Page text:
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"Maybe Esther": Storytelling and the Unpredictability of the Past

by Abigail Mullin

On October 21, the Pacific Regional Office of the German Historical Institute Washington, in cooperation with the Institute of European Studies and the Institute of Slavic, East European, and Eurasian Studies, were pleased to host the Third Annual Bucerius Lecture, sponsored by by the ZEIT-Stiftung Ebelin und Gerd Bucerius. This year’s lecture featured a conversation with Katja Petrowskaja, author of Maybe Esther, and Sven Spieker, professor of Comparative Literature at the University of California, Santa Barbara.

Douglas Hyde's American Journey

On Thursday, October 17, the Irish Studies Program was pleased to mark the release of Douglas Hyde: My American Journey, with a visit from the editors of Douglas Hyde's newly published diary and travelogue. Hyde, who would become Ireland’s first president (1938-45), spent eight months traveling across the United States from 1905 to 1906 to raise funds for the Gaelic League. First published in Irish in 1937, the comprehensive new edition and translation of Hyde’s writings sheds light on his work and on the Irish diaspora at the turn of the 20th century.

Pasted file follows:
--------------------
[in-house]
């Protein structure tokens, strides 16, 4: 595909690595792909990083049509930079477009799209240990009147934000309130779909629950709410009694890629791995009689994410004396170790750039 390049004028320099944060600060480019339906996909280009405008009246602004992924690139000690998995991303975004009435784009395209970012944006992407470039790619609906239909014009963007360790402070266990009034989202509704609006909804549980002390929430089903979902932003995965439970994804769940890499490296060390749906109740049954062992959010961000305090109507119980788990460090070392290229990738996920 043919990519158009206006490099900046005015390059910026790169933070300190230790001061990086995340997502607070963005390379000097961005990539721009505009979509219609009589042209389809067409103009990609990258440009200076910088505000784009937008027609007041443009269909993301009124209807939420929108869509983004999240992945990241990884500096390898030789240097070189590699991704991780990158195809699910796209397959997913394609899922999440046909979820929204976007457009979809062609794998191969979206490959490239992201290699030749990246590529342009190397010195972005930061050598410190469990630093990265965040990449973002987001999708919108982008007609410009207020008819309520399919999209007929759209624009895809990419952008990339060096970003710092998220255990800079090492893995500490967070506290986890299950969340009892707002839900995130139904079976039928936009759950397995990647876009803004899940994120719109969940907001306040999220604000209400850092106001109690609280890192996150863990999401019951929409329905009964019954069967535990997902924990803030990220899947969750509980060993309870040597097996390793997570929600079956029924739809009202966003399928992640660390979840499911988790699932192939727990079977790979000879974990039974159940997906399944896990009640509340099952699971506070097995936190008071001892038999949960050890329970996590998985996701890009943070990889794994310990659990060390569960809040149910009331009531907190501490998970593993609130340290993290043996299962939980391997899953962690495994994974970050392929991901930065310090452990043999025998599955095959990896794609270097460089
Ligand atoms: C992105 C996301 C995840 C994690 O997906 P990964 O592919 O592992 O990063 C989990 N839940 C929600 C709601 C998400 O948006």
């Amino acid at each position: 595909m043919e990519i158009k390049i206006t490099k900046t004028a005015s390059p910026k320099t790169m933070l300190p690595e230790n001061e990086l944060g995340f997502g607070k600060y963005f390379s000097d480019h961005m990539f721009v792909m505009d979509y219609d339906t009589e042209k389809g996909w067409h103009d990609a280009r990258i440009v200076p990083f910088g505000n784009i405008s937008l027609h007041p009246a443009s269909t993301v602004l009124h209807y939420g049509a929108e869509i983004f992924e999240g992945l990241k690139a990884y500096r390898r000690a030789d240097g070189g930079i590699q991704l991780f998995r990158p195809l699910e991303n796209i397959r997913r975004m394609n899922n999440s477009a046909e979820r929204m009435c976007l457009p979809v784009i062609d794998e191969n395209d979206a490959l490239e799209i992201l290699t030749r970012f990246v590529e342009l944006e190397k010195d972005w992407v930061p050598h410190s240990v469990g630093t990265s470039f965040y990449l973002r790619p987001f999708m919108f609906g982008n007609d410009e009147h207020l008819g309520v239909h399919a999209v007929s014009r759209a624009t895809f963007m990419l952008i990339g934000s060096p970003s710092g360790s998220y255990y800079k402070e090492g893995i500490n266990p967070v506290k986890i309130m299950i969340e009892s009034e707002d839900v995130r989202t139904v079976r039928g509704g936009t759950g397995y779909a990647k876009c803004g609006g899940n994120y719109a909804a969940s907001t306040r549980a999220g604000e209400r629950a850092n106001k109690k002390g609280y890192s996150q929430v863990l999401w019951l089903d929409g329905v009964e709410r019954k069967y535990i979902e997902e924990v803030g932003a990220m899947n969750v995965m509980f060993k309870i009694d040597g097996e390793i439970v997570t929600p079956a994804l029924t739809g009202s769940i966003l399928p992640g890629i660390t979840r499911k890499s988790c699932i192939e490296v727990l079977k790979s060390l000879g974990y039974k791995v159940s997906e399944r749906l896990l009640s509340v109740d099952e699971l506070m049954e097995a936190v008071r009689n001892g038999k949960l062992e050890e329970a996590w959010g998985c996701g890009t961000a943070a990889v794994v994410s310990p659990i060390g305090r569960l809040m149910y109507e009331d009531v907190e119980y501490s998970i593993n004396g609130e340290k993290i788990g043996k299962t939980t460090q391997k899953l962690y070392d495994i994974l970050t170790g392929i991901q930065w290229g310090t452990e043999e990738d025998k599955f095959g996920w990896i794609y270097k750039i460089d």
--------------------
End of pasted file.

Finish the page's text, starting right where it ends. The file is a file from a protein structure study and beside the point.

On the Concept of "Leistung" in 19th Century Germany

by Abigail Mullin

On October 15th, the Institute of European Studies, Center for German and European Studies, and the Pacific Regional Office of the German Historical Institute Washington were pleased to welcome Dr. Nina Verheyen from Germany’s Institute for Advanced Study in the Humanities (KWI). Introduced by Professor Stefan-Ludwig Hoffmann, Verheyen discussed the concept of “Leistung” and work performance in 19th century Germany.

New Investigations on Boris Pasternak and the Doctor Zhivago Saga

by Rikke From and Greyson Young

On Thursday, October 3, IES and ISEES were pleased to welcome Professor Paolo Mancosu for a lecture based on his breakthrough study of Russian Nobel laureate Boris Pasternak. Mancosu’s lecture, titled “Moscow Has Ears Everywhere: Olga Ivinskaya and the loss of Pasternak’s 'Will',” centered on Soviet resistance to Pasternak for engaging with Western writers and publishers in order to secure the publication of his 1955 novel Doctor Zhivago, which was primarily distributed in Western Europe.

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